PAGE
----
The lawsuits cited a range of constitutional and legal issues, but the overall concern is "government coercion," Ms. Smith said. "It's about the government coercing these religious institutions to pay for abortion drugs that are against their religious convictions. This is not about access to contraceptives for free, it's really about these religious groups having to pay for the services."
Although 28 states have some form of mandate on health-care policies and contraceptives, "none of those is as sweeping as the federal one. Most of the states have a much more robust exemption," Ms. Smith said.
Indeed, many Catholic leaders had been expecting a final ruling that would grant an exemption to church-run hospitals and universities.
Cardinal-designate Dolan met privately with President Obama at the White House in November and felt the President was sympathetic to giving a wider exemption, said Mr. Allen, whose most recent book was a series of interviews with the cardinal-designate.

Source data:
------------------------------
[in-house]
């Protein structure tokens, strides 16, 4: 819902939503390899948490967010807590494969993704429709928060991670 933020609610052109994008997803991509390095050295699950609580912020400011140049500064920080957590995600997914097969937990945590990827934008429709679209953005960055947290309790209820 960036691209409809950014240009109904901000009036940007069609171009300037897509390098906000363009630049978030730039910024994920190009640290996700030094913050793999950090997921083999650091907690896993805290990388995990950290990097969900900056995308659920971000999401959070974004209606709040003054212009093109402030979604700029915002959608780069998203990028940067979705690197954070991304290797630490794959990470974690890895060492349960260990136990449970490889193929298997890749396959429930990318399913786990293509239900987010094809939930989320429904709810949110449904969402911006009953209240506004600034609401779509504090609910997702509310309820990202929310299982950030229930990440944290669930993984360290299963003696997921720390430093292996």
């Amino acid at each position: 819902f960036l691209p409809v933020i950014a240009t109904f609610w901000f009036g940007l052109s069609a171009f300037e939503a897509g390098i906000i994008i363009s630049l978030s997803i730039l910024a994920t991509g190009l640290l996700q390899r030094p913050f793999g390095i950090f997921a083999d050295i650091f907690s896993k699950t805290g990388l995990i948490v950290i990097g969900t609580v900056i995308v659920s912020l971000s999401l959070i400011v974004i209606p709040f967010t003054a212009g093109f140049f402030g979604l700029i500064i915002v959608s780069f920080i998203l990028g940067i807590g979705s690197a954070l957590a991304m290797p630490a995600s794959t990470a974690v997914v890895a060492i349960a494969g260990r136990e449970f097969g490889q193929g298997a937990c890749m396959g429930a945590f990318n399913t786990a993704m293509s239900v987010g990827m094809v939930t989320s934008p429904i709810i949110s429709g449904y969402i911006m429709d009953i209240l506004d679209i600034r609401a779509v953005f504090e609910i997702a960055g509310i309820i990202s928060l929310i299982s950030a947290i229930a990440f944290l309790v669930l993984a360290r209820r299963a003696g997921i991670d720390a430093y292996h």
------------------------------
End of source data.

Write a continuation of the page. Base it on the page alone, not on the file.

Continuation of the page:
"And behind the scenes," he said, "a lot of church people had that impression. To some extent, they feel a little blindsided."
The U.S. Catholic Church surely will challenge the new mandate in court, he said.
American bishops in September established an ad hoc committee for religious liberty, "and their first act was to hire a team of lawyers, which tells you what their game plan is," Mr. Allen said.
He said he expects the mandate to become a campaign issue in the 2012 presidential election.
Drop health care?
Among the difficult options Catholic institutions are now considering are eliminating all health-care coverage to employees, refusing to obey the federal rules and facing the penalties, or cutting their direct ties to the church, as did the 60,000-employee Catholic Healthcare West. That San Francisco-based group, which changed its name to Dignity Health, has been adding non-Catholic medical centers and says on its Web site that it is "rooted in the Catholic tradition, but is not an official ministry of the Roman Catholic Church."
The largest Catholic employer in northwest Ohio is Mercy, with 7,500 employees at hospitals and medical offices throughout the area as well as at Mercy College of Ohio. Medical Mutual of Ohio administers Mercy's self-funded health plan, which has different tiers of coverage with varying deductible and co-pay levels so employees can go outside the Mercy system for care.